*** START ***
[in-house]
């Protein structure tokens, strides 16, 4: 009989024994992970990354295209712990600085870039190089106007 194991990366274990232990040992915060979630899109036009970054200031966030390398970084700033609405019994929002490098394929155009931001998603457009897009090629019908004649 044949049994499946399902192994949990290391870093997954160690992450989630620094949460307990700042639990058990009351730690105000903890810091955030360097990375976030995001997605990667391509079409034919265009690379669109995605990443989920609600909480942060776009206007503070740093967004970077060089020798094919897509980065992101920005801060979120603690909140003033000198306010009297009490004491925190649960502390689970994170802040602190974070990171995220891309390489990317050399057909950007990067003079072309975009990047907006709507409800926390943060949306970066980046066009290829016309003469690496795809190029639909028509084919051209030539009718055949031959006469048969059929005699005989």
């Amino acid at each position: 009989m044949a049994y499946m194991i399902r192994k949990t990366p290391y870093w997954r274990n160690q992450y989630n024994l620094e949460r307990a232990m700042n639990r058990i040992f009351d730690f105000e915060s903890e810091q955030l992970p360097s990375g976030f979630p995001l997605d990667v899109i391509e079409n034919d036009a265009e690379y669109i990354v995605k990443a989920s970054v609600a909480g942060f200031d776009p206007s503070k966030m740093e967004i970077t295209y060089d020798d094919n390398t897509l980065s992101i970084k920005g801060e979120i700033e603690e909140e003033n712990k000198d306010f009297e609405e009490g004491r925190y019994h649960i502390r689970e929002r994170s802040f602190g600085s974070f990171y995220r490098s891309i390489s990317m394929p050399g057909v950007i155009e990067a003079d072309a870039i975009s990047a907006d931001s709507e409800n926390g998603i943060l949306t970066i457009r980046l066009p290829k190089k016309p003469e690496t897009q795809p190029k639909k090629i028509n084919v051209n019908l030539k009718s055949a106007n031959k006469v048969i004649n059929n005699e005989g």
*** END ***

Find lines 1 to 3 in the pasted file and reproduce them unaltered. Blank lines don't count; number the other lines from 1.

[in-house]
């Protein structure tokens, strides 16, 4: 009989024994992970990354295209712990600085870039190089106007 194991990366274990232990040992915060979630899109036009970054200031966030390398970084700033609405019994929002490098394929155009931001998603457009897009090629019908004649 044949049994499946399902192994949990290391870093997954160690992450989630620094949460307990700042639990058990009351730690105000903890810091955030360097990375976030995001997605990667391509079409034919265009690379669109995605990443989920609600909480942060776009206007503070740093967004970077060089020798094919897509980065992101920005801060979120603690909140003033000198306010009297009490004491925190649960502390689970994170802040602190974070990171995220891309390489990317050399057909950007990067003079072309975009990047907006709507409800926390943060949306970066980046066009290829016309003469690496795809190029639909028509084919051209030539009718055949031959006469048969059929005699005989």
């Amino acid at each position: 009989m044949a049994y499946m194991i399902r192994k949990t990366p290391y870093w997954r274990n160690q992450y989630n024994l620094e949460r307990a232990m700042n639990r058990i040992f009351d730690f105000e915060s903890e810091q955030l992970p360097s990375g976030f979630p995001l997605d990667v899109i391509e079409n034919d036009a265009e690379y669109i990354v995605k990443a989920s970054v609600a909480g942060f200031d776009p206007s503070k966030m740093e967004i970077t295209y060089d020798d094919n390398t897509l980065s992101i970084k920005g801060e979120i700033e603690e909140e003033n712990k000198d306010f009297e609405e009490g004491r925190y019994h649960i502390r689970e929002r994170s802040f602190g600085s974070f990171y995220r490098s891309i390489s990317m394929p050399g057909v950007i155009e990067a003079d072309a870039i975009s990047a907006d931001s709507e409800n926390g998603i943060l949306t970066i457009r980046l066009p290829k190089k016309p003469e690496t897009q795809p190029k639909k090629i028509n084919v051209n019908l030539k009718s055949a106007n031959k006469v048969i004649n059929n005699e005989g």